Dancing while Aging – Ballroom Bollocks

 

If you’ve ever seen Dancing with the Stars, you understand that movement is contagious – that feeling that thrills, excites and literally moves you, that urge to jump out of your seat and dance along!

 

I, too, love ballroom –  it’s beauty, formality, and yes, the challenge!  I feed my ‘addiction’ with a weekly dose of lessons and classes – run predominantly by a group of highly trained Russian dancers. For me, there’s nothing better than being lead into the dance with the touch of a hand that cues the right direction and momentum at each moment. Ballroom asks me for my utmost physical best – can I keep up with the rapid firecracker moves of the salsa? Can my hips swerve in the sexy chase of the rumba? Can I move with elegance and effortless freedom in the waltz?  – or drop my weight to travel through the rhythm with casual style in the foxtrot?

 

Never mind the expense – the private lessons, the costumes and extras, the cost of competitions and showcases. No matter.  Ballroom is vital to my mental health. It’s a (relatively) less expensive option than psychotherapy, given that most psychotherapists no longer take Medicare. I can walk into the studio feeling quite blue and in a mere 40 minutes leave with a sense of effervescence that lasts for hours.

 

So, needless to say, I invest heavily in this hobby. This past weekend, was the Carolina Classic, a ballroom extravaganza held at a classy five-star hotel in Raleigh. Here, more than 200 dancers competed for marks on the waltz, Viennese waltz (an amazingly aerobic triplet), foxtrot, tango, rumba, salsa, cha cha, swing and more.  Children from age 5 to 12 also competed – and brilliantly! A testimony to the hard work these children put into honing the discipline  – discipline which,  no doubt, will stay with them for a lifetime. I know for a fact that to this day, my early dancing helps me stay focused on difficult tasks, cleans out mental cobwebs, allows me to hasten and be fast in daily life without being ‘hurried.’ My face may betray my age, but my body retains much of its youthful poise, flexibility, agility, balance and style. So, I justify carrying on the Cinderella story into my seventh decade.

 

On the day of the Classic I arrived at 7:00 am call time and quickly dressed to the nine’s with glitz and bling galore. Once dressed, I joined the parade of heels heading for the main ballroom. This hither and thither felt like some strange rite of passage. I entered into a palatial warehouse of dance, couples already in full swing in front of an imperious panel of seven judges whom, I swear, did not budge from their seats for the entire eight hours of competition – not to get coffee, lunch or go to the bathroom  until they had completed judging all 400 dances!  OMG!

 

Now this leads me to the point of this blog – the bollocks! The hardest part of this event is NOT rising at 5 am, stumbling for the coffee, packing up the car and driving an hour at the crack of dawn on dark back roads; not layering your aging face with makeup; not cementing your cowlicks down with super-hold hairspray; not squeezing into panty hose, carefully donning and doffing several costumes for different dance styles – Smooth, Latin and showcase numbers…no! The toil of these tasks pales in the face of the real hazard: Having to pee!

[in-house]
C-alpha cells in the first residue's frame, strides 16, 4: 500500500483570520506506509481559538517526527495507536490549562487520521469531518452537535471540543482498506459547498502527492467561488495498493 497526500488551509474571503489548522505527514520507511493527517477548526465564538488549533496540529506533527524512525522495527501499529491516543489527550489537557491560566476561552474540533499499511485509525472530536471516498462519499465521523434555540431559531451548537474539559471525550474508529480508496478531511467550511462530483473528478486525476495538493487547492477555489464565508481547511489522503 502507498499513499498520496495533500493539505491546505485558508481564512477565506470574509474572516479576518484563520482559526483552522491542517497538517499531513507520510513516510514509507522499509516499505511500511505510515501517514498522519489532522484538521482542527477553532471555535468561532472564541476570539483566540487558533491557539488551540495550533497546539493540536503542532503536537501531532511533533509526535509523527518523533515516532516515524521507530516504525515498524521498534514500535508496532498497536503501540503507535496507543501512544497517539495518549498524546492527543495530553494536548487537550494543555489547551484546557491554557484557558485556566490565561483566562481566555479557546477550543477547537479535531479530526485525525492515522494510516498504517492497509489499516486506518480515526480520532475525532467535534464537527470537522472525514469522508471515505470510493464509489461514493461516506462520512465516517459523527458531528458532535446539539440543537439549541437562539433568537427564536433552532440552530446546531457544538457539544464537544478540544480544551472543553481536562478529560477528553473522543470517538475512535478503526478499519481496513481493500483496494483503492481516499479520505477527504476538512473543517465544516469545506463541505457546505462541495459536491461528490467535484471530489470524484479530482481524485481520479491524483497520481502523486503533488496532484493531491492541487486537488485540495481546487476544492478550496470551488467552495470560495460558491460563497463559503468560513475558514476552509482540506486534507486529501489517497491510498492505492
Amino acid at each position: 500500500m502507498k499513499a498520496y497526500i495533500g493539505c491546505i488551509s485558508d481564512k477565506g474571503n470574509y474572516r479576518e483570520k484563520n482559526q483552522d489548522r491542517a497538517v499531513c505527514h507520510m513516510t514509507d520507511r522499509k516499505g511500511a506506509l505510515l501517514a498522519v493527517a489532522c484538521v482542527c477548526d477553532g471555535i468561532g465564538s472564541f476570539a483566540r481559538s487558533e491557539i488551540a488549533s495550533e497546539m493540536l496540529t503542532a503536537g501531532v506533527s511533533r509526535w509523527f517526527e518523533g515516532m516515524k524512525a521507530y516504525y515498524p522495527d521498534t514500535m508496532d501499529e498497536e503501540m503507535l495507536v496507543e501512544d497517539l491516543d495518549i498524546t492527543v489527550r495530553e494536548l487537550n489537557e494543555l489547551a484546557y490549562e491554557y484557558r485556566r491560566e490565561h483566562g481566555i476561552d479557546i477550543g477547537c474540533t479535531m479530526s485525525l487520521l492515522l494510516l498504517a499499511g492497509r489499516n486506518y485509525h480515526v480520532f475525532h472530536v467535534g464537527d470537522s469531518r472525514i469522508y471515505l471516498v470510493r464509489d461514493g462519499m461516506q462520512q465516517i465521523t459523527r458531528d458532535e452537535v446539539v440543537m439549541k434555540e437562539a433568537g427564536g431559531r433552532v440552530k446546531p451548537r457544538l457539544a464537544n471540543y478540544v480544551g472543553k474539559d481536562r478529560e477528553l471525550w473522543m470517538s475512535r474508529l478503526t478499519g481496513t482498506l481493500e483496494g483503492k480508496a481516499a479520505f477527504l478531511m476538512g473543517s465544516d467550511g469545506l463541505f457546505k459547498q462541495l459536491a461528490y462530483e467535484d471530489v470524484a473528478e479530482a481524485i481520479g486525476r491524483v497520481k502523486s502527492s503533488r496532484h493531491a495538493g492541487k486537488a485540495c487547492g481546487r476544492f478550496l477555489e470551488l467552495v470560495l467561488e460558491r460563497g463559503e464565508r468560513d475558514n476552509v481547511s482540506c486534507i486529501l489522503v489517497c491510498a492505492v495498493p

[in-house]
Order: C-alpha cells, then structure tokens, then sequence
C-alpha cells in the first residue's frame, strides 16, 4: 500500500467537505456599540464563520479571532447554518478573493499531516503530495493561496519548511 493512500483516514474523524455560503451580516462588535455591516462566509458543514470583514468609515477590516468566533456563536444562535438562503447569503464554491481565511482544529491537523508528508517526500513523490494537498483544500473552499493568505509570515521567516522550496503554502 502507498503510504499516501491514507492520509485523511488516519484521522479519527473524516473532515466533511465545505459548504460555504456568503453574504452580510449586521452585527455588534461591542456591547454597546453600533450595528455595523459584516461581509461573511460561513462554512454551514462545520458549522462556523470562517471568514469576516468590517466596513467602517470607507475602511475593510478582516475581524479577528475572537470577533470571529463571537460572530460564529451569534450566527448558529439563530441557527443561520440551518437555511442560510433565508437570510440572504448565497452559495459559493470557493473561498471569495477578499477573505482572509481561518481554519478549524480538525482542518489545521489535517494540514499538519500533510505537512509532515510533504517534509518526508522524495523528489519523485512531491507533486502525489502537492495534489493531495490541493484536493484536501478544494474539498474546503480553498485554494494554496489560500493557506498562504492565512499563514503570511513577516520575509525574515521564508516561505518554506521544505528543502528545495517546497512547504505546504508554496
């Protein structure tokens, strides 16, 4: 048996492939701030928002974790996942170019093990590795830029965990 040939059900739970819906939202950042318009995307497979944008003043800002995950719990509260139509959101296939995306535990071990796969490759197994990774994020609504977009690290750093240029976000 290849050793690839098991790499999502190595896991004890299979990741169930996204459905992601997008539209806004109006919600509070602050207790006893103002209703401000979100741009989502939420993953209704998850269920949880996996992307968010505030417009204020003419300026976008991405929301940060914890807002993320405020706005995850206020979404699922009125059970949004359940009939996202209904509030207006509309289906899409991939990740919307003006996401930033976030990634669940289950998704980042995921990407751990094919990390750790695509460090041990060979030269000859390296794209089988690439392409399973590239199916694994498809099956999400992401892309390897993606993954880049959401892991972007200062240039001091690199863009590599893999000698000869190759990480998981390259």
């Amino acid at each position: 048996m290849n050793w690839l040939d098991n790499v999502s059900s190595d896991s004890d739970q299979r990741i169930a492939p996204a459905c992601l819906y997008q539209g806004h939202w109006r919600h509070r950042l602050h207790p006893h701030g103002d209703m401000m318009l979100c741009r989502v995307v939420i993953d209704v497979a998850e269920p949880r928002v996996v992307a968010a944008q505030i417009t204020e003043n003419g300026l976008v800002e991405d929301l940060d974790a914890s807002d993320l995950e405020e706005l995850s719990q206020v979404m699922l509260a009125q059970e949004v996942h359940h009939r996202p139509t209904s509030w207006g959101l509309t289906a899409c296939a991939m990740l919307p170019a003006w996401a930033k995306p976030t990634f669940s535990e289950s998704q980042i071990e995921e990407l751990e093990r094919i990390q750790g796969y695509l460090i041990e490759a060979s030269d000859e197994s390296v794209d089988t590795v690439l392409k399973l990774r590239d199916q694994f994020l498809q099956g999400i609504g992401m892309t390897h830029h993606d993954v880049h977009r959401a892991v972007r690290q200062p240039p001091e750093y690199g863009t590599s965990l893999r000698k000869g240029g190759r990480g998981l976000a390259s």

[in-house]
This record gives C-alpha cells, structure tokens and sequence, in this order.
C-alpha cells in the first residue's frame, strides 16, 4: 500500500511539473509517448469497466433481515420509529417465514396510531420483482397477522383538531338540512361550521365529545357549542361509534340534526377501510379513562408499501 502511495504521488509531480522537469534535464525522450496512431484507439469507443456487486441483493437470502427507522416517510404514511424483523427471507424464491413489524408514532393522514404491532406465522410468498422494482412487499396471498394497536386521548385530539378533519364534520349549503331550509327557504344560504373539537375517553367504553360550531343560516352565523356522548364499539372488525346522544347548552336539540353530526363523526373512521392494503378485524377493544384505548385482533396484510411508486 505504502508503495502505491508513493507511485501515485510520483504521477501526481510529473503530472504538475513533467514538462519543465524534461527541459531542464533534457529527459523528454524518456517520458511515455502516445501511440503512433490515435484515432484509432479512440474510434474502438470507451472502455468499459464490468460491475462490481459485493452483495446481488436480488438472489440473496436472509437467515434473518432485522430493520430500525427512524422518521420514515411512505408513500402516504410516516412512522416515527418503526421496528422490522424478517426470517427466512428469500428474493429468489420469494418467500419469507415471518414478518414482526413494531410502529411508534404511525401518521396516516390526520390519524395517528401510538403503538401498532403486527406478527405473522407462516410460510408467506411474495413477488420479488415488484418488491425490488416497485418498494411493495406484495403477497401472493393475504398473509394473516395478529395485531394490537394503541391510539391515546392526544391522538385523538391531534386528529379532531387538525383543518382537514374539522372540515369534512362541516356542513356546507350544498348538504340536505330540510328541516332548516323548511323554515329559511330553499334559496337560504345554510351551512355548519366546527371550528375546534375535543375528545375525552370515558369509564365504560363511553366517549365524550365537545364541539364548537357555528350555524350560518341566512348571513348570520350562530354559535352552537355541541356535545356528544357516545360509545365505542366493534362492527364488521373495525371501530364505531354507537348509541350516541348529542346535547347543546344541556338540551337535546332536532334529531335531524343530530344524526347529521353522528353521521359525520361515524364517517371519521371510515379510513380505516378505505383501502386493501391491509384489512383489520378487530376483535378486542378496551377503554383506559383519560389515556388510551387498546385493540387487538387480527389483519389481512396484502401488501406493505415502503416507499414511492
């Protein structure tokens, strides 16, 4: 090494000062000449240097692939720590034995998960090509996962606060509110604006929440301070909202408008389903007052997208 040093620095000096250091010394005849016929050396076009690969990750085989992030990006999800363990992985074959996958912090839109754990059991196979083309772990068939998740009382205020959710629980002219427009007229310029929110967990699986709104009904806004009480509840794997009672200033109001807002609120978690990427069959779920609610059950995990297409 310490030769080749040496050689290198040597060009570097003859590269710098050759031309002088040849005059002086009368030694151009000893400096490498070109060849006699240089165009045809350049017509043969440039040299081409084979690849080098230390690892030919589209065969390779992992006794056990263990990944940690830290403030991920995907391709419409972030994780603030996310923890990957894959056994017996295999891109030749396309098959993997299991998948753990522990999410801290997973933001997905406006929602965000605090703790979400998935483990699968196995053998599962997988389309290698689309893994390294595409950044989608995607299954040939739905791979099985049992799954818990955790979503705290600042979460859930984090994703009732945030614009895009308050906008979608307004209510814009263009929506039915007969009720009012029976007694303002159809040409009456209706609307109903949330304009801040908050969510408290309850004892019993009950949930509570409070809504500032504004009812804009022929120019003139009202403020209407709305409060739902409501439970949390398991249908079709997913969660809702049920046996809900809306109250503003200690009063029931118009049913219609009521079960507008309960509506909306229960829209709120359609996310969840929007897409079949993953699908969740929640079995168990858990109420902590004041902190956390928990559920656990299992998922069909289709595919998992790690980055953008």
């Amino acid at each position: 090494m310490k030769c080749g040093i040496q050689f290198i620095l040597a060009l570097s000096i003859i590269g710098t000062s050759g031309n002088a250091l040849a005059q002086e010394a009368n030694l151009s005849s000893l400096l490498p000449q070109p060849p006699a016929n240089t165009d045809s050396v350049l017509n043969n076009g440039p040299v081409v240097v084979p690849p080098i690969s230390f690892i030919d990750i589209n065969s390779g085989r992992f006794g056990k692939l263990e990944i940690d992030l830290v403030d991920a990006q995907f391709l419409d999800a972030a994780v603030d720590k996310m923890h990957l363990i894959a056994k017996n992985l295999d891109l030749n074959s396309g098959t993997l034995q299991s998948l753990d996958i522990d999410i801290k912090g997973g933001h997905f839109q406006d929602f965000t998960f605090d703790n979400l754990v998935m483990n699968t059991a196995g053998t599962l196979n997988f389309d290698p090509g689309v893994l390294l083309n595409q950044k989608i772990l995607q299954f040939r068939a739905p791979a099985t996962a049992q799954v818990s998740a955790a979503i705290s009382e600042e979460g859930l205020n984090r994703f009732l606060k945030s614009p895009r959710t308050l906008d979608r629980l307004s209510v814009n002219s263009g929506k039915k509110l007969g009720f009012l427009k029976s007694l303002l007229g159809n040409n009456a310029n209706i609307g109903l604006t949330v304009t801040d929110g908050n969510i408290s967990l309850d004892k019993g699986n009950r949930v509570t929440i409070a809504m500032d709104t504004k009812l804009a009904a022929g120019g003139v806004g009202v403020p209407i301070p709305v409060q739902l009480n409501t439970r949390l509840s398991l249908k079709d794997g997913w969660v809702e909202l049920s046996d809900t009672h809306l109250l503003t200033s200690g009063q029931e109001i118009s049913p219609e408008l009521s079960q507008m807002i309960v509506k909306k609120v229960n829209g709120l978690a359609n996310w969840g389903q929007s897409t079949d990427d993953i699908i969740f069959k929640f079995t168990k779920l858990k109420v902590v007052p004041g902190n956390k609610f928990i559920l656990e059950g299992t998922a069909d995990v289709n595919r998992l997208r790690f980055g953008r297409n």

Let me explain: ballroom costumes are usually all one piece – dress and underpants. It’s in a sense, a leotard, a skin tight maillot or swimsuit, that requires a dance in itself to put on. Underneath is all is a pair of fishnet pantyhose and another pair of bikini underpants.Now fortunately, some of these costumes have snaps at the bottom of the underpants – phew! A welcomed feature, which then leaves you with the delicacy of removing the pantyhose, gathering and lifting the copious amounts of nylon and satin trailing on all sides, and finally perching above the toilet seat. Ah! Relief! But, when done, how do I ‘re-snap’ the pants? The ball of material bunched in my arms leaves me without the ability to free both hands for the prehensile task of bringing  part A to part B.  Well, figure it out for yourself! Just remember, you may only have 5 minutes to make all this happen without wetting yourself, restoring the costume to its previous, un-rumpled fit, and reappearing in the main ballroom for your next heat.

 

It’s the part that nobody thinks about – somehow, we only see the finished product – that dance, exquisitely executed in a flash of beauty – gone. I remember long ago in physical therapy school, one of our professors saying, “The person who makes a name for him(her)self is the one who writes the book on going to the bathroom.” So true.

 

Peeing while dancing while aging…another testimony to our creativity and ingenuity in life – that funny blend of the comical, the functional, the aesthetic.

 

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